IgM myeloma: a report of four cases.
ABSTRACT IgM myeloma is a rare disease, accounting for approximately 0.5% of multiple myelomas (MM). Here we report four cases of IgM multiple myeloma. Two were diagnosed in advanced clinical stages with multiple osteolytic lesions, leading to hypercalcemia in one patient. Bone marrow morphology showed a variable degree of infiltration with mainly mature plasma cells. An immunophenotypic analysis performed in one case showed expression of CD38 and monoclonal cytoplasmatic immunoglobulin. Interphase fluorescence in situ hybridization performed in one case did not reveal any aneuploidies or deletions of the retinoblastoma, P16, or P53 tumor suppressor genes. While one patient with a smoldering IgM myeloma did not need specific therapy, the others received cytotoxic treatment based on standard chemotherapy for MM. The outcomes were one stable disease, one sustained complete remission, and one progressive disease. All four patients were alive 1 year after diagnosis. One died due to progressive disease after 31 months. We conclude that IgM myeloma shares clinical and histological features with other MM rather than with Waldenström's macroglobulinemia, which is most commonly diagnosed in cases with IgM monoclonal gammopathy. Since MM and Waldenström's macroglobulinemia differ in prognosis and treatment strategies, the two disease entities should be distinguished based on clinical criteria, bone marrow morphology, and immunophenotypic analysis.
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ABSTRACT: Even though the diagnosis of Waldenstrom's macroglobulinemia WM is usually clear, the differential diagnosis with IgM multiple myeloma (MM) might be possible. IgM MM is usually characterized by the accumulation of small mature plasma cells within the bone marrow, and the detection of a monoclonal IgM in the serum. However, in contrast with classical MM, IgM MM is rarely associated with these patients' extensive osteolytic lesions. We analyzed eight cases of IgM MM. None presented with extensive bone lesions. All cases were characterized by the presence of small mature plasma cells within the bone marrow. Molecular cytogenetic analysis revealed a t(11;14) in seven of the eight cases. In contrast, a similar analysis in 17 WM cases failed to detect any t(11;14) cases. We performed further fluorescence in situ hybridization (FISH) experiments, focused on the 14q32 region, and especially on the IgH gene. In contrast to MM (in which illegitimate IgH rearrangements are common), we did not detect any abnormality in the WM cases. In conclusion, even though the cells of origin in WM and MM are mature heavily mutated cells, they differ by the IgH gene rearrangements. Especially in IgM MM, the search for t(11;14) might be useful in difficult cases to discriminate with WM.Seminars in Oncology 05/2003; 30(2):153-5. · 4.33 Impact Factor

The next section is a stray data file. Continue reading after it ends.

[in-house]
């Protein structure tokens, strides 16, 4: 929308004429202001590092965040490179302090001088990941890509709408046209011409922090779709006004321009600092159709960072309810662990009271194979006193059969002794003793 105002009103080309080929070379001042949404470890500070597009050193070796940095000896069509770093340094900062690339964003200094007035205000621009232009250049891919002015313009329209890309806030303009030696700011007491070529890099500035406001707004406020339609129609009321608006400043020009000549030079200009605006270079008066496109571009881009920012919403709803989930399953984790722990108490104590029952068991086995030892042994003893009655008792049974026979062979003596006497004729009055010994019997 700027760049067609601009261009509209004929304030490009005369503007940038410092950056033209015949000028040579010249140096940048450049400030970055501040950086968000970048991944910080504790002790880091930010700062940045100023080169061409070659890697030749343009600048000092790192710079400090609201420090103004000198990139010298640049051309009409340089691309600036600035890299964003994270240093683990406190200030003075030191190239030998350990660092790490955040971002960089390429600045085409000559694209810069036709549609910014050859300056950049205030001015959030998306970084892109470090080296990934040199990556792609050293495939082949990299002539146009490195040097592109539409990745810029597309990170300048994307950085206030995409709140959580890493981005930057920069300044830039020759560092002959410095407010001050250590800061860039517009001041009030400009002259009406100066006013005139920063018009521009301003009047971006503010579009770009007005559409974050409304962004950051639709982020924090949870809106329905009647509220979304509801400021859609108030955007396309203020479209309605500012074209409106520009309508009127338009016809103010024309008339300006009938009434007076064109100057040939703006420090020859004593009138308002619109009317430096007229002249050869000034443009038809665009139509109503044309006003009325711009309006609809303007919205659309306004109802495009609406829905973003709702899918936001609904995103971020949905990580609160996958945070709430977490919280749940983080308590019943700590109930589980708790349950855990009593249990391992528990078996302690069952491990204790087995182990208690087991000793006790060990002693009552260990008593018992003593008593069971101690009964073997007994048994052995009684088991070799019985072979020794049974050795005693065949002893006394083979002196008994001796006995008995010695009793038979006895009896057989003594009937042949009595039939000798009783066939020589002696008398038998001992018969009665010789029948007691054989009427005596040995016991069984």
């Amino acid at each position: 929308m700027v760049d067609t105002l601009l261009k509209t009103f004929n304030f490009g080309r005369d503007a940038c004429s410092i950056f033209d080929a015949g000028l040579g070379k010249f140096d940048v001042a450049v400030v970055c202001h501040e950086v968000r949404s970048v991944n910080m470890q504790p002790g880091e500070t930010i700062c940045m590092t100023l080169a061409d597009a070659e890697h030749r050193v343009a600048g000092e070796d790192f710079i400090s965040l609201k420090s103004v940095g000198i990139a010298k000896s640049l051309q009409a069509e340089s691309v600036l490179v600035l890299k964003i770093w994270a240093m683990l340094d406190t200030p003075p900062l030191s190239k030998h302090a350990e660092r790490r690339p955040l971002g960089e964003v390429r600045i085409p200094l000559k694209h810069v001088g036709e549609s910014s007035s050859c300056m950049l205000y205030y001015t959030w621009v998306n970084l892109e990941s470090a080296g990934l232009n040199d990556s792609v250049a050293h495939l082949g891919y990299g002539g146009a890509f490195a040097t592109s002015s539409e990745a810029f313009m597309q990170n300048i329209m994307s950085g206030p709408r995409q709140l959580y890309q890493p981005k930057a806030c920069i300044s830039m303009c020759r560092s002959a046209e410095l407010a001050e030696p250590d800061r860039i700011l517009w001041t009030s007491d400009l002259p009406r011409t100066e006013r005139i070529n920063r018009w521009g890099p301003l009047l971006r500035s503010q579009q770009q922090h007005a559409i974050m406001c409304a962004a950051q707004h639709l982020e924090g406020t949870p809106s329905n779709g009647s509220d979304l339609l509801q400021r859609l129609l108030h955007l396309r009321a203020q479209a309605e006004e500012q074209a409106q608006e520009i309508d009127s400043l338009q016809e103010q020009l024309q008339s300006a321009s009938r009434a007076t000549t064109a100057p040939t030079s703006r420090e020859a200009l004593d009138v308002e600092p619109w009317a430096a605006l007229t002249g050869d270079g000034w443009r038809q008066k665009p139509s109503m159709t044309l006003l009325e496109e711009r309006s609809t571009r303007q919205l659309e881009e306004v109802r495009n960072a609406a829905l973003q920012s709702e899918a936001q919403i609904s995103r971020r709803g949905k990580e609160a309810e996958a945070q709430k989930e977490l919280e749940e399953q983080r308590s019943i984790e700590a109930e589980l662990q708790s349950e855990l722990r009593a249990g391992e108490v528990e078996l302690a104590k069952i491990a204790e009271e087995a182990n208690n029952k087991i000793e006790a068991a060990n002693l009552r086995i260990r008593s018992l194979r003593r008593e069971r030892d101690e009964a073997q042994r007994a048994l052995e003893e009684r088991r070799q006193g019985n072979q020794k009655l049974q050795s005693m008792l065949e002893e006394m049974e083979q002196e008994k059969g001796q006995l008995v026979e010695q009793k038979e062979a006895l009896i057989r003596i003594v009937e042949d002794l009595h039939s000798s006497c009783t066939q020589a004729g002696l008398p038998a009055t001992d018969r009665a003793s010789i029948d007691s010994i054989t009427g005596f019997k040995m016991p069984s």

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ABSTRACT: Multiple myeloma represents a malignant proliferation of plasma cells derived from a single clone within the bone marrow. While the cause of myeloma is not known, interleukin 6 may play a role in driving myeloma cell proliferation. Waldenstrom's macroglobulinemia (WM) is a proliferative disease of B-lymphocytes. The cells have lymphoplasmacytoid features and secrete IgM. It is important to distinguish between IgM myeloma and WM as they have distinct clinical courses and prognoses, and treatment strategies are therefore different. The clinical characteristics of a patient diagnosed with IgM myeloma, and his excellent response to treatment are reported here.Clinical & Laboratory Haematology 07/2003; 25(3):187-90. · 1.11 Impact Factor